U.S. GEOLOGICAL SURVEY
Scientific Investigations Report 2005-5257
By Linda M. Debrewer, Scott W. Ator, and Judith M. Denver
Water quality in the unconfined, unconsolidated surficial aquifer on the Delmarva Peninsula is influenced by the availability of soluble ions from natural and human sources, and by geochemical factors that affect the mobility and fate of these ions within the aquifer. Ground-water samples were collected from 60 wells completed in the surficial aquifer of the peninsula in 2001 and analyzed for major ions, nutrients, and selected pesticides and degradation products. Analytical results were compared to similar data from a subset of sampled wells in 1988, as well as to land use, soils, geology, depth, and other potential explanatory variables to demonstrate the effects of natural and human factors on water quality in the unconfined surficial aquifer. This study was conducted as part of the National Water-Quality Assessment Program of the U.S. Geological Survey, which is designed (in part) to describe the status and trends in ground-water quality and to provide an understanding of natural and human factors that affect ground-water chemistry in different parts of the United States. Results of this study may be useful for water-resources managers tasked with addressing water-quality issues of local and regional importance because the surficial aquifer on the Delmarva Peninsula is a major source of water for domestic and public supply and provides the majority of flow in local streams.
Human impacts are apparent in ground-water quality throughout the surficial aquifer. The surficial aquifer on the Delmarva Peninsula is generally sandy and very permeable with well-oxygenated ground water. Dissolved constituents found throughout various depths of the unconfined aquifer are likely derived from the predominantly agricultural practices on the peninsula, although effects of road salt, mineral dissolution, and other natural and human influences are also apparent in some areas. Nitrate occurred at concentrations exceeding natural levels in many areas, and commonly exceeded 10 milligrams per liter (as nitrogen). In addition to land use in the aquifer recharge area, concentrations of nitrate in ground water are related to regional patterns in soil drainage that affect underlying aquifer redox conditions. Over the peninsula, nitrate concentrations are not related to recharge date of the water, but are positively correlated with depth in shallow wells screened beneath agricultural areas. Nitrate concentrations increased in oxic areas (dissolved oxygen greater than 1 milligram per liter) of the deeper part of the surficial aquifer used for domestic supply by an average of about 2 milligrams per liter between 1988 and 2001, although no changes were apparent in shallower parts of the aquifer over that same period. Water in the surficial aquifer generally flows from land-surface recharge to surface-water discharge areas in less than 30 years. As a result, the entire flow system in the surficial aquifer has likely been affected by human activities on and near the land surface over the past several decades.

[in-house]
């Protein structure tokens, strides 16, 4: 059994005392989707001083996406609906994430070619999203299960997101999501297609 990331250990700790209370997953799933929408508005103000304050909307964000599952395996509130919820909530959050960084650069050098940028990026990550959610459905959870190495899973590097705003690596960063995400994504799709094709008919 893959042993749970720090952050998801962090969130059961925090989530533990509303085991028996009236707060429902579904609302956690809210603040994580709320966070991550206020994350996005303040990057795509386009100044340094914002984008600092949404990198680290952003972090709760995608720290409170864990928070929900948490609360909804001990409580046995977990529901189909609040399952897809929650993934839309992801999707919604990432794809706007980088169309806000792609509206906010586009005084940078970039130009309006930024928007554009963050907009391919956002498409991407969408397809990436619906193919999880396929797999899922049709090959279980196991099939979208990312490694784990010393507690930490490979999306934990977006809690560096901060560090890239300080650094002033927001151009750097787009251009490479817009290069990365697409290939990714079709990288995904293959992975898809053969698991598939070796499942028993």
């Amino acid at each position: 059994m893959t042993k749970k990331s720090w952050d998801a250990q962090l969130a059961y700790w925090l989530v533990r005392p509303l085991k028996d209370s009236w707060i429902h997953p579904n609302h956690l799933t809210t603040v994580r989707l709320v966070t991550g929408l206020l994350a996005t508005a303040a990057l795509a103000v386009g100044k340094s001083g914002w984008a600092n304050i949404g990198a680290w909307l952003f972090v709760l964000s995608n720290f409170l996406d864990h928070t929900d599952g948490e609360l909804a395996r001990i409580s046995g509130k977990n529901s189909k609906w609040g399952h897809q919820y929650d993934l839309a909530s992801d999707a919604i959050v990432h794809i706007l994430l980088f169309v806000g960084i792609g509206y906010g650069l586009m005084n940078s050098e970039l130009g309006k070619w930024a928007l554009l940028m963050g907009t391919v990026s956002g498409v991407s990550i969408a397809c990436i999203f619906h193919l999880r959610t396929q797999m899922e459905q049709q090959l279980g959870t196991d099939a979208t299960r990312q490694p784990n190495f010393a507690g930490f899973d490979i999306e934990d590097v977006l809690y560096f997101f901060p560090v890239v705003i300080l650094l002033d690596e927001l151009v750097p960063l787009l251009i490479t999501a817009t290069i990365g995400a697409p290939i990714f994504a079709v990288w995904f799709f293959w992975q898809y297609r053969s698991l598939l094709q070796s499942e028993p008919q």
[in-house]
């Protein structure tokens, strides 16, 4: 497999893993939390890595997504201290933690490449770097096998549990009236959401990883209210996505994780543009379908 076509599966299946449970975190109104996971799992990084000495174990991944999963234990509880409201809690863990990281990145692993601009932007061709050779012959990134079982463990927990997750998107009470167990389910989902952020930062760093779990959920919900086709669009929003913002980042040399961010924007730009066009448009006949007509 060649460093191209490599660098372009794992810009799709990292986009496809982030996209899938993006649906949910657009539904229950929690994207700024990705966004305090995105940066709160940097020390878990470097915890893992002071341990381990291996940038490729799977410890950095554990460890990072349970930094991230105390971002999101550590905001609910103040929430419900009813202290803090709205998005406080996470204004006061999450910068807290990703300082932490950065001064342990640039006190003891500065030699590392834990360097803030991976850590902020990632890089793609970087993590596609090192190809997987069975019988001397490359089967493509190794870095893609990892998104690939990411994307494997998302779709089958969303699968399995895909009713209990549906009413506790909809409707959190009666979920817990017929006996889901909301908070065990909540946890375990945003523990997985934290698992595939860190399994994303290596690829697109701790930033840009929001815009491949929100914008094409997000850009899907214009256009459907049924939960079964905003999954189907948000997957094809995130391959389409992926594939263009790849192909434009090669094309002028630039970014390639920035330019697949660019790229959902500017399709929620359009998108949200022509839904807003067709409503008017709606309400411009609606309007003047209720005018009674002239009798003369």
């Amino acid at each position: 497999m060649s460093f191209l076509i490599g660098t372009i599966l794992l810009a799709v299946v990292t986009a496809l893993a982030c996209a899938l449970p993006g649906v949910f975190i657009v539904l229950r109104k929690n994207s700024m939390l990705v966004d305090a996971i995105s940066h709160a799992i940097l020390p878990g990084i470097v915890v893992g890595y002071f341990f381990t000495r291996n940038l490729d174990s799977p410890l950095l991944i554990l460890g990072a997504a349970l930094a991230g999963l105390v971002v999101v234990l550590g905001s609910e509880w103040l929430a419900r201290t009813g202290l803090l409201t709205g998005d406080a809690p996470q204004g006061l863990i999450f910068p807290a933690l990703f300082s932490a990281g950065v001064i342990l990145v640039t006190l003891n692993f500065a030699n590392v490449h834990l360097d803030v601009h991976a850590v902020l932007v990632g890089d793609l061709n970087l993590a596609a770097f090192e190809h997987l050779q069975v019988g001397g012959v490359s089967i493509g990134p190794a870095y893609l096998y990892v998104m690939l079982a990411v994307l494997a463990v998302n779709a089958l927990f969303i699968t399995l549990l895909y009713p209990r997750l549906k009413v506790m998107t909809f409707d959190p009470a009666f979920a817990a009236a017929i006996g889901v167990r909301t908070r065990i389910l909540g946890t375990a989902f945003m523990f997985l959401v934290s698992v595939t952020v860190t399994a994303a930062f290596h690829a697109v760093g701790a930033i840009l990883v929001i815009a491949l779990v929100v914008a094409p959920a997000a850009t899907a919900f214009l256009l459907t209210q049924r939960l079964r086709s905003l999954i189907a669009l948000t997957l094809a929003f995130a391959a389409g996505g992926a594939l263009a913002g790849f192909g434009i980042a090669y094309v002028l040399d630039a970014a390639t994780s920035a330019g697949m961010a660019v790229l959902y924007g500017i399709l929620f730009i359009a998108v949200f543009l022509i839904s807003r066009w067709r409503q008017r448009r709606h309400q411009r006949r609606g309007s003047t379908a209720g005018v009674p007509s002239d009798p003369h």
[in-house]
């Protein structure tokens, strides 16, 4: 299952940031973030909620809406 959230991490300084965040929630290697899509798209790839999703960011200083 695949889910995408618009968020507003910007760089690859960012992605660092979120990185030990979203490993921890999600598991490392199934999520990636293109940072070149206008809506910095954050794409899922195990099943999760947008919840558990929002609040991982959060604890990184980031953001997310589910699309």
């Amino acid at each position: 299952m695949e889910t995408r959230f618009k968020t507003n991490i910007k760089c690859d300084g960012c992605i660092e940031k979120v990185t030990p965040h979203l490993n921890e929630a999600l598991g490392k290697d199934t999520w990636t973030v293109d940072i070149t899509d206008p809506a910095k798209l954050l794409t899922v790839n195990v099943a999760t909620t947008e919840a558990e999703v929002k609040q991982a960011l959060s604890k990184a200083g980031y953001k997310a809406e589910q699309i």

Pesticide compounds occurred widely at low levels throughout the surficial aquifer. The most commonly used herbicides (metolachlor, alachlor, and atrazine) were the most commonly detected. These pesticides primarily occurred in ground water in the form of degradation products. The widespread occurrence of these and other pesticide compounds reflects their abundant use as well as chemical properties and aquifer characteristics that allow their movement into ground water. Mixtures of pesticides are common. Most samples contained at least 3 different compounds; several samples contained as many as 11. Pesticide concentrations in the surficial aquifer are relatively high beneath recharge areas with well-drained soils in the shallow part of the aquifer and in oxic environments throughout the surficial aquifer. Concentrations are generally below existing drinking-water standards, although standards are not available for all of the pesticide compounds detected. Temporal trends in pesticide concentrations are difficult to determine from available data. Although pesticides were more frequently detected in 2001 than in 1988, this increased frequency of detection is likely due to improved sampling and analytical methods that report detections at lower levels, and may not be indicative of actual changes in pesticide concentrations in the surficial aquifer since 1988.
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For more information about USGS activities in Maryland, Delaware and the District of Columbia contact:
MD-DE-DC Water Science Center
U.S. Geological Survey
8987 Yellow Brick Road
Baltimore, MD 21237
Telephone: (410) 238-4200
Fax: (410) 238-4210
or access the USGS Water Resources of Maryland, Delaware, and District of Columbia home page at: http://md.water.usgs.gov/.